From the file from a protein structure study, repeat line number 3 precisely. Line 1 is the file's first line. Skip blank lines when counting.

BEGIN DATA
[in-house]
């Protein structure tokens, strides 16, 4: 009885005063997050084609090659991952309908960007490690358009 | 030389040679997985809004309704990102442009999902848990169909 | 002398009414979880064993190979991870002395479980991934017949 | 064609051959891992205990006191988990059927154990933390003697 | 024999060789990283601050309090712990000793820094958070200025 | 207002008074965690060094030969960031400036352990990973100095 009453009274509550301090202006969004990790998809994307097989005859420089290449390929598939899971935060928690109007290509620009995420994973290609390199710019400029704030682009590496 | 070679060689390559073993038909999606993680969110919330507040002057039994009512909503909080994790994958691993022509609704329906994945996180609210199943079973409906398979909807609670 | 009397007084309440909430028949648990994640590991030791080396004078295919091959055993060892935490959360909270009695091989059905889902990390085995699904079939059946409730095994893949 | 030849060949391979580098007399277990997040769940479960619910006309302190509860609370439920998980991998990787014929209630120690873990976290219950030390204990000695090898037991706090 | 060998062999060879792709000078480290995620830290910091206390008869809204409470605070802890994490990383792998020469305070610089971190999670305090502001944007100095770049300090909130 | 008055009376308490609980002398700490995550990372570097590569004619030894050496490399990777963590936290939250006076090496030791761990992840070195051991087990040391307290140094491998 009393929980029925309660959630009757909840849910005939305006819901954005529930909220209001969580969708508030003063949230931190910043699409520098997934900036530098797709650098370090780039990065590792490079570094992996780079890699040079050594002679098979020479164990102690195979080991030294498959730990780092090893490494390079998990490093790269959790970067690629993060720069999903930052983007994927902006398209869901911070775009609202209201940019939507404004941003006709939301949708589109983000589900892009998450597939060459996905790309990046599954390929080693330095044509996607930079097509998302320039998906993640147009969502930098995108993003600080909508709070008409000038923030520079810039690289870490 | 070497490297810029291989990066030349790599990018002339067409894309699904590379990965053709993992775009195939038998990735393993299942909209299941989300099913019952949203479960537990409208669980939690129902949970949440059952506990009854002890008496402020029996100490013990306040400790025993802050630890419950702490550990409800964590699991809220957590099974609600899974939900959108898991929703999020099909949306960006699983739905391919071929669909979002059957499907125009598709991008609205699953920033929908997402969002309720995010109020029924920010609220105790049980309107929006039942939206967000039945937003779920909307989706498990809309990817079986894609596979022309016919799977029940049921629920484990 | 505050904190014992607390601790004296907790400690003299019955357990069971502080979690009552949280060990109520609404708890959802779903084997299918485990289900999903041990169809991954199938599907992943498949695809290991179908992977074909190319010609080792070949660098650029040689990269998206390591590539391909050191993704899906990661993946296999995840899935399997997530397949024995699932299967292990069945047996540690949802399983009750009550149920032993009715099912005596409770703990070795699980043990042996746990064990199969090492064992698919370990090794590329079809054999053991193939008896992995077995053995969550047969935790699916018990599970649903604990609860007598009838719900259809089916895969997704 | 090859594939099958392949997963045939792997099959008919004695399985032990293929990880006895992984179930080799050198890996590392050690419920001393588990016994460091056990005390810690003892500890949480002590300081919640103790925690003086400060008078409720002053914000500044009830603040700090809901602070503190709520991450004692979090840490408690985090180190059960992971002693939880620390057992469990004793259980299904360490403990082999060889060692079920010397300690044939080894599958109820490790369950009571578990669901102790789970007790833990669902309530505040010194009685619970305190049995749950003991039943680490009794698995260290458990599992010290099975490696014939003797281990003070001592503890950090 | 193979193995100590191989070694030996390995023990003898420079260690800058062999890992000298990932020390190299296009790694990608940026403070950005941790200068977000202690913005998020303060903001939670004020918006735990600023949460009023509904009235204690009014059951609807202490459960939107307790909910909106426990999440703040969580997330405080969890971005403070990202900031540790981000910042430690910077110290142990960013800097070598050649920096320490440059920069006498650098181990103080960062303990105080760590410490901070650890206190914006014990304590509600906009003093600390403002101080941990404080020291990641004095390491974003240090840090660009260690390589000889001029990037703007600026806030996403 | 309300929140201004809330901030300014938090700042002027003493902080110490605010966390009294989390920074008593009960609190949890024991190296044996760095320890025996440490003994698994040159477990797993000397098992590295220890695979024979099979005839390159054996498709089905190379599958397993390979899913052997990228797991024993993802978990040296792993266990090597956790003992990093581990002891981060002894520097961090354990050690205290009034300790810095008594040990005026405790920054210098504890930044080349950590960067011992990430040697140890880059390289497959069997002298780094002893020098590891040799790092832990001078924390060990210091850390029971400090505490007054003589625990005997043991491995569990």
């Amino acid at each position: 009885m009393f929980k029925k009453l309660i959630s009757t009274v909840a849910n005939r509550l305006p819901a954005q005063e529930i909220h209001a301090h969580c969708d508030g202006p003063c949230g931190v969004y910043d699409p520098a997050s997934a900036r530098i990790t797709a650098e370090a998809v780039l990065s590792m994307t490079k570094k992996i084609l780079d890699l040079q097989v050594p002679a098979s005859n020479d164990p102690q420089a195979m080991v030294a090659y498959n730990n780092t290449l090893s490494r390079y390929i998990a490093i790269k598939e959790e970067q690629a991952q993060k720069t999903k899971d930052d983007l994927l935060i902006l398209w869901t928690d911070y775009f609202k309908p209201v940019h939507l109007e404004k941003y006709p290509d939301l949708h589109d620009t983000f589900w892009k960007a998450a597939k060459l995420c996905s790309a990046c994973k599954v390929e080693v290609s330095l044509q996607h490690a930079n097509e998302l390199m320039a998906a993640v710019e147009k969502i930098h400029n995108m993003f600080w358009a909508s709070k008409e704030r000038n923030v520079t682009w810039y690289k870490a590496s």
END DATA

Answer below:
């Amino acid at each position: 009885m009393f929980k029925k009453l309660i959630s009757t009274v909840a849910n005939r509550l305006p819901a954005q005063e529930i909220h209001a301090h969580c969708d508030g202006p003063c949230g931190v969004y910043d699409p520098a997050s997934a900036r530098i990790t797709a650098e370090a998809v780039l990065s590792m994307t490079k570094k992996i084609l780079d890699l040079q097989v050594p002679a098979s005859n020479d164990p102690q420089a195979m080991v030294a090659y498959n730990n780092t290449l090893s490494r390079y390929i998990a490093i790269k598939e959790e970067q690629a991952q993060k720069t999903k899971d930052d983007l994927l935060i902006l398209w869901t928690d911070y775009f609202k309908p209201v940019h939507l109007e404004k941003y006709p290509d939301l949708h589109d620009t983000f589900w892009k960007a998450a597939k060459l995420c996905s790309a990046c994973k599954v390929e080693v290609s330095l044509q996607h490690a930079n097509e998302l390199m320039a998906a993640v710019e147009k969502i930098h400029n995108m993003f600080w358009a909508s709070k008409e704030r000038n923030v520079t682009w810039y690289k870490a590496s």